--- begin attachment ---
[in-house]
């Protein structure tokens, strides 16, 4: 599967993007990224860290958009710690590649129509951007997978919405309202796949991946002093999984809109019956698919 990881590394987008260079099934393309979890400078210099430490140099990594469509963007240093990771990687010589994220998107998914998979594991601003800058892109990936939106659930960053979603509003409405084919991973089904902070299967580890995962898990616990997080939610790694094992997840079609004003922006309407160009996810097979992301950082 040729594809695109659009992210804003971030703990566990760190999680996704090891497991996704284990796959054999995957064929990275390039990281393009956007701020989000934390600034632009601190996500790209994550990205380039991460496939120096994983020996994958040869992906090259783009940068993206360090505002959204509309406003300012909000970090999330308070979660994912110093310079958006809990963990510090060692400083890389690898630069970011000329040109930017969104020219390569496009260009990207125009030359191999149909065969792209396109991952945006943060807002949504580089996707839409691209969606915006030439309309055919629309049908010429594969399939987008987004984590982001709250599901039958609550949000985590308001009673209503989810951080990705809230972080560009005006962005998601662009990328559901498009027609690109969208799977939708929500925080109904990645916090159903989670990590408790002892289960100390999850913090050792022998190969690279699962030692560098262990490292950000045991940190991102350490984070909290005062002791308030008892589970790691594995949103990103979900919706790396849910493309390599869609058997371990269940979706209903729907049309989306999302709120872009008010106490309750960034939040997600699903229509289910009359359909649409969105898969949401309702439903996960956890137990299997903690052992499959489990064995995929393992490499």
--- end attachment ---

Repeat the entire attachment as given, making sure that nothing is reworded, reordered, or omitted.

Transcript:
[in-house]
């Protein structure tokens, strides 16, 4: 599967993007990224860290958009710690590649129509951007997978919405309202796949991946002093999984809109019956698919 990881590394987008260079099934393309979890400078210099430490140099990594469509963007240093990771990687010589994220998107998914998979594991601003800058892109990936939106659930960053979603509003409405084919991973089904902070299967580890995962898990616990997080939610790694094992997840079609004003922006309407160009996810097979992301950082 040729594809695109659009992210804003971030703990566990760190999680996704090891497991996704284990796959054999995957064929990275390039990281393009956007701020989000934390600034632009601190996500790209994550990205380039991460496939120096994983020996994958040869992906090259783009940068993206360090505002959204509309406003300012909000970090999330308070979660994912110093310079958006809990963990510090060692400083890389690898630069970011000329040109930017969104020219390569496009260009990207125009030359191999149909065969792209396109991952945006943060807002949504580089996707839409691209969606915006030439309309055919629309049908010429594969399939987008987004984590982001709250599901039958609550949000985590308001009673209503989810951080990705809230972080560009005006962005998601662009990328559901498009027609690109969208799977939708929500925080109904990645916090159903989670990590408790002892289960100390999850913090050792022998190969690279699962030692560098262990490292950000045991940190991102350490984070909290005062002791308030008892589970790691594995949103990103979900919706790396849910493309390599869609058997371990269940979706209903729907049309989306999302709120872009008010106490309750960034939040997600699903229509289910009359359909649409969105898969949401309702439903996960956890137990299997903690052992499959489990064995995929393992490499």